Ecuadorian sound artist and producer Joaquín Cornejo is here to make you feel better. Or, at least, to make you feel it. What is ‘it’ you might ask? If you’re asking, it might already be too late for you to understand. That ineffable vibe, the feeling of leaving the club when the sun is already up, sitting on some random bench talking to someone you just met, holding hands, discussing your dreams and fears.
Sure, none of that is fucking possible with COVID, and that’s why we need Joaquín Cornejo. His latest EP, Las Frutas, is here to take us to places we can’t go, spaces we can’t occupy, mentally or physically. This music exists in some bizarre cavern between dance and meditation, footwork and slowed-down dub. It’s most importantly Latin, tropical, rain-drenched, and innately determined in its pride. Here, Cornejo is exploring new corners of his sound, ever slithering between genre boundaries and tempos.
Opener and title track “Las Frutas” is mysterious and flirtatious at once, drifting in and out of view, with Spanish singer Alex Serra making the most out of his translucent appearance, almost seeming to float in and out of the track rather than simply singing over it. Staticky sounds in the backdrop play like windshield wipers, keeping the listener ever present as they traverse through a sea of texture: dub chords, brass, kicks, you name it, Cornejo pulled out every tool in his kit.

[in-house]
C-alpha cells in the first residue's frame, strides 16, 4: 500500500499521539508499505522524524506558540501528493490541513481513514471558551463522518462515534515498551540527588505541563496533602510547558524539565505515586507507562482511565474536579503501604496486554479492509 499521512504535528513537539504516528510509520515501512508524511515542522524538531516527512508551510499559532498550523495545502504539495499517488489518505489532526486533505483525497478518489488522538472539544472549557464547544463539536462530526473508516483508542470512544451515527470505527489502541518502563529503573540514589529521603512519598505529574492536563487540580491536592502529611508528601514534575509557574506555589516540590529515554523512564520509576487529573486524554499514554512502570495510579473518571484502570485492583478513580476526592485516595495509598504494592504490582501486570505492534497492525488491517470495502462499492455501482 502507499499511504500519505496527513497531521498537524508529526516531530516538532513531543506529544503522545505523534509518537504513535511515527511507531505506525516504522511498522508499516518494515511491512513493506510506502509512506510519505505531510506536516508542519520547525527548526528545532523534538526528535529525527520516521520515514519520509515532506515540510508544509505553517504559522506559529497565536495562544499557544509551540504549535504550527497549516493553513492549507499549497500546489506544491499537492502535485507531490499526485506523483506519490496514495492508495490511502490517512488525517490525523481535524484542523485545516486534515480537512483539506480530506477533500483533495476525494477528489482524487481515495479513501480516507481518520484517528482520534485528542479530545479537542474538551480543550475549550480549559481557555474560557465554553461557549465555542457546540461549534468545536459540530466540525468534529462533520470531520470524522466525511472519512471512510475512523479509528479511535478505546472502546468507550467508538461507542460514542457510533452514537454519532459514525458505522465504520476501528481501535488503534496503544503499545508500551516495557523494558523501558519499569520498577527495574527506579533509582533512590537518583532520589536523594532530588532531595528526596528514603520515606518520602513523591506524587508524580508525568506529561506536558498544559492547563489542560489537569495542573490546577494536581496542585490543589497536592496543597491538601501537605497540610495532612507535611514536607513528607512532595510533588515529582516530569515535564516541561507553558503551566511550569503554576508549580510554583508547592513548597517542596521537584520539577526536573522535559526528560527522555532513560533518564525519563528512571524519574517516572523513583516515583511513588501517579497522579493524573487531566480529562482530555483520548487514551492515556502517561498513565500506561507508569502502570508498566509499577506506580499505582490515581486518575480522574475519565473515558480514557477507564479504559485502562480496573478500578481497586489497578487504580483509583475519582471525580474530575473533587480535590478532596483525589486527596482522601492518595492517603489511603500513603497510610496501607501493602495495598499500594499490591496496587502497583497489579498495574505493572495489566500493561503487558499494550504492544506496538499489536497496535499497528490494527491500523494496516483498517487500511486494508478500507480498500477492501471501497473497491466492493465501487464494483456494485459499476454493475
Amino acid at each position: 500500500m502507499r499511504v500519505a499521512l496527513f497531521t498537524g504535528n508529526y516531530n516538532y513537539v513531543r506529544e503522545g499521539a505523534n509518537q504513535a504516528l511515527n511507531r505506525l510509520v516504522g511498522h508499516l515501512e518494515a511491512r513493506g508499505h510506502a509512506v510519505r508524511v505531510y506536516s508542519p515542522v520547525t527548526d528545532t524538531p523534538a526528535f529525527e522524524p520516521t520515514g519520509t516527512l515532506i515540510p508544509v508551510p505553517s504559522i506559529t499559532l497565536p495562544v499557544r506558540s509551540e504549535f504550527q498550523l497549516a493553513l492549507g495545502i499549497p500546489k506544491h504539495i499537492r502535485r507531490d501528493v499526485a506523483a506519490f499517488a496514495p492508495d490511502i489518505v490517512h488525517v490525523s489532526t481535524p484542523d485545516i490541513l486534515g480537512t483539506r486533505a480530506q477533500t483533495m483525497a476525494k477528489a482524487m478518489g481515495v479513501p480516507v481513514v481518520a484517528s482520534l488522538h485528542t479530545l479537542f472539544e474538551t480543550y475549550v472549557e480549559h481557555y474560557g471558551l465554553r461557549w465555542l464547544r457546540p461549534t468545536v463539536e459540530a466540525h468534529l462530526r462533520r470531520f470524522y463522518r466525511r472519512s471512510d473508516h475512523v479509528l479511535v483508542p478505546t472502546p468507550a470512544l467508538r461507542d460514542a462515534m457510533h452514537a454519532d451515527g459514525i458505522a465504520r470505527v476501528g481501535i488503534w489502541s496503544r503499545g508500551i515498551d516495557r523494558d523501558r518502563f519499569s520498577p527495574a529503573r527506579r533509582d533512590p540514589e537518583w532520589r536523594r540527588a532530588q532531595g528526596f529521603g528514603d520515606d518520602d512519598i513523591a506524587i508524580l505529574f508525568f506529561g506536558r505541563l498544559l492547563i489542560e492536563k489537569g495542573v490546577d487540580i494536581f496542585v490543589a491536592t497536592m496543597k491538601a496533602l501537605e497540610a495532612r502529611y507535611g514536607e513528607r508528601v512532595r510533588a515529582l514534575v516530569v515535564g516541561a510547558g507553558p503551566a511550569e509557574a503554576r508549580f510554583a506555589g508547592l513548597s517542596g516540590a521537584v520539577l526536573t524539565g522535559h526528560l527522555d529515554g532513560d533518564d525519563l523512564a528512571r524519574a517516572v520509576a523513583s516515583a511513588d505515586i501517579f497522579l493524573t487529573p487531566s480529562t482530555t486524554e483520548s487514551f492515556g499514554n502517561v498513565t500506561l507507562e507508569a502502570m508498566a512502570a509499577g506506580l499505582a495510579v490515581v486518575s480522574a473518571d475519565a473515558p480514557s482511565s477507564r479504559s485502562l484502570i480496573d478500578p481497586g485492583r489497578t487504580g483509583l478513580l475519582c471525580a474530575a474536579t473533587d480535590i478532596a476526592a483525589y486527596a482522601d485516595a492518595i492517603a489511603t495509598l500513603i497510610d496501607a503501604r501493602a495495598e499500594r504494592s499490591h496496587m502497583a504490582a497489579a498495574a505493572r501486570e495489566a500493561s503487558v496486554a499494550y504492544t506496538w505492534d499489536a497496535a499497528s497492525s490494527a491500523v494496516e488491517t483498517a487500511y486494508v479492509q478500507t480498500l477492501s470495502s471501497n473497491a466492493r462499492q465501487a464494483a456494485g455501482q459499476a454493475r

“Spatial Request” is more insistent, once again calling on dubby sounds, but all being propelled by a strong Dominican Merengue rhythm. It’s as focused on movement as it is reflection, and the results are truly delectable. “Eso” brings the drums back in a propulsive way, with Venezuelan singer Gotopo arriving in grand fashion, with forceful, dominant vocals. Strong 808 kick drums and her omnipresent voice lead to the most African-influenced track here, effortlessly combining Latin dance with those sounds.
Next up arrives English singer Wabi Sabi on “Shadow”, offering the sole English-language vocals of the EP, carrying us to Las Frutas‘ darkest nether. “Shadow”, much as its title implies, lurks in the background, seeming just about ready to strike. Sabi wails with emotion, creating a wall between herself and the listener, all while inviting them closer to her pain.
Finally, we’re left with the vapor remix of the opening track, a lighter world to sift through, almost alien in its mournful, yet beautiful traipse, coaxing us directly back into the the delicate yet assured universe of Las Frutas. Tantalizingly ephemeral, as effusive as it is sneakily reticent, it implies a considerable future for Cornejo. It is a significant, slight, and above all, exploratory footwork treat.